Please use this identifier to cite or link to this item: http://hdl.handle.net/1893/1057
Appears in Collections:Literature and Languages eTheses
Title: On Reading Narcissistic texts : an object relations theory view of the life and works of Soren Kierkegaard.
Authors: Greenhalgh, Kenneth
Supervisor(s): Hass, Andrew
Keywords: Kierkegaard
Narcissism
Psychology of Religion
Issue Date: May-2008
Publisher: University of Stirling
Abstract: This thesis is concerned with the psychoanalytical concept of narcissism, and the effect that texts written by narcissistic writers have upon their readers. I use Søren Kierkegaard as an example of a narcissistic writer who produced narcissistic texts. In order to follow through the logic of the thesis, it is necessary to explain first the Freudian idea of narcissism, and then narcissism as considered by one post-Freudian school called Object Relations theory. It is also necessary, second, to summarise a psychoanalytic model of what happens when we read any kind of text. The methodology of this thesis is usually called psychobiography, the systematic application of psychodynamic principles to the study of a life, and so, third, both the principles and some of the issues of this methodology are presented. Having established an operational definition of narcissism, the thesis looks first at Kierkegaard’s life, identifying a series of key events or stages that can be re-interpreted on the assumption that Kierkegaard was narcissistic. Three of his key texts are considered next - Fear and Trembling, Works of Love and The Sickness Unto Death. Each of these can be interpreted to show how his narcissism influenced his writing. Two substantial appendices are included. The first is a comment upon the relationship between God and psychoanalysis, presented primarily to introduce the ideas of Donald Winnicott. The second is on the concept of psychopathology, a difficult topic, since it is at once both heavily value laden, but is also persistent in any analysis of psychological difference. In conclusion I refer to several key Kierkegaardian themes, emphasising their narcissistic origins, and ask the reader to reflect upon their own responses to these issues, to consider how Kierkegaard’s narcissism influences their own emotions, and how these in turn affect any cognitive understanding of Søren Kierkegaard.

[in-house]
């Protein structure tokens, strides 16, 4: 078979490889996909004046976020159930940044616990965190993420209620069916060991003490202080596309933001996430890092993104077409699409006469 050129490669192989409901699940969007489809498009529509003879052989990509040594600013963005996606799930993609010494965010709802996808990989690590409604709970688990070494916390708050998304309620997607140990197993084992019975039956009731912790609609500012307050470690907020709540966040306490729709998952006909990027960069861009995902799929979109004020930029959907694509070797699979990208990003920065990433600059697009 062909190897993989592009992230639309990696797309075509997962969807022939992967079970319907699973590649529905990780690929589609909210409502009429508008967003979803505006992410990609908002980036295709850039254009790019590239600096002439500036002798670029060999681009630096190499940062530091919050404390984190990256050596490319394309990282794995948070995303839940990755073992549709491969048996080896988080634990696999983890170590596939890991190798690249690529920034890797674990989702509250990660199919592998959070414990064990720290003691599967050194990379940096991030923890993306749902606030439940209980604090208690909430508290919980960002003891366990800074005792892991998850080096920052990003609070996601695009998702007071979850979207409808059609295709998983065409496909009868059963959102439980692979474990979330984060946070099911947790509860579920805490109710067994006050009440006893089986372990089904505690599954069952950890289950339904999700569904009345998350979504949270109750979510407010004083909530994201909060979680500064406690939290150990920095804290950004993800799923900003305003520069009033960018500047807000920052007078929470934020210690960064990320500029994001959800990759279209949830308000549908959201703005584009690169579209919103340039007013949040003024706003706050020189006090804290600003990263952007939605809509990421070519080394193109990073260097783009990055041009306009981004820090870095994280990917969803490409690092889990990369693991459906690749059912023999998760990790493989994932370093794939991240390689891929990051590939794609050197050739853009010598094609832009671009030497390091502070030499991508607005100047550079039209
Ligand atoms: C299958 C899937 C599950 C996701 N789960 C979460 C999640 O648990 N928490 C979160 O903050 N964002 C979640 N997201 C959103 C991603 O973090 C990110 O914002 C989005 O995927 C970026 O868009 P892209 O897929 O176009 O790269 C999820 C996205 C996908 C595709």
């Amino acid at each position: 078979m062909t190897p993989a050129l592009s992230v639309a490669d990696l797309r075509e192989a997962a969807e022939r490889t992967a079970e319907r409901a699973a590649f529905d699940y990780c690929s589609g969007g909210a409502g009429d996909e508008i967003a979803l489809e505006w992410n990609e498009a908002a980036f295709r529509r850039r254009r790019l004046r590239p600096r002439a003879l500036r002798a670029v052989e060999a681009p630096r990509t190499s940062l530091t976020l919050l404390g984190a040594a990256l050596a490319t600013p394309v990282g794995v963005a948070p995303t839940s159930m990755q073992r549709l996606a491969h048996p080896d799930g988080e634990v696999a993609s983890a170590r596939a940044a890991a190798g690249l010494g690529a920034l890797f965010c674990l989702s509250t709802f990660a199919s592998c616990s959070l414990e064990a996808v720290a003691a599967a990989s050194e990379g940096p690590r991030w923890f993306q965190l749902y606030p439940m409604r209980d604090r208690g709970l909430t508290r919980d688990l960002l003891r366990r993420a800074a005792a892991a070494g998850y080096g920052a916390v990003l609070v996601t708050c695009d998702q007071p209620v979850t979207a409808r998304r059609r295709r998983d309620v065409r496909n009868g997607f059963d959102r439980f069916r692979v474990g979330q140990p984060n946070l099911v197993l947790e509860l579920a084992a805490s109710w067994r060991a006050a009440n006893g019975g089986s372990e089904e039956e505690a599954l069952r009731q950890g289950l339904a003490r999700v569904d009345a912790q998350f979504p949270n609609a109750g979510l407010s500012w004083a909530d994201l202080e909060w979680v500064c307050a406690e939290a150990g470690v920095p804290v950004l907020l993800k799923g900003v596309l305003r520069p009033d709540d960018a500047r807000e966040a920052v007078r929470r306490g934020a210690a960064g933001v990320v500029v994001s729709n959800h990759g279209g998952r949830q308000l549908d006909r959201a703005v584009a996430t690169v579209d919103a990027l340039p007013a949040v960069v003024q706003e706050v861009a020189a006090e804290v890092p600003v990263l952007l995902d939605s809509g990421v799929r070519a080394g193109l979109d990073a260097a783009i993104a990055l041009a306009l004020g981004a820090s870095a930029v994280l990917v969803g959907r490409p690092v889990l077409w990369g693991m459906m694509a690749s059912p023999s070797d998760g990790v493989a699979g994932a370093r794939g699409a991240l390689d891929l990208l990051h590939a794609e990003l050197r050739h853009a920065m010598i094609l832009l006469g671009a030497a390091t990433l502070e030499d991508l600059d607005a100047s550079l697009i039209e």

Type: Thesis or Dissertation
URI: http://hdl.handle.net/1893/1057
Affiliation: School of Arts and Humanities
Literature and Languages

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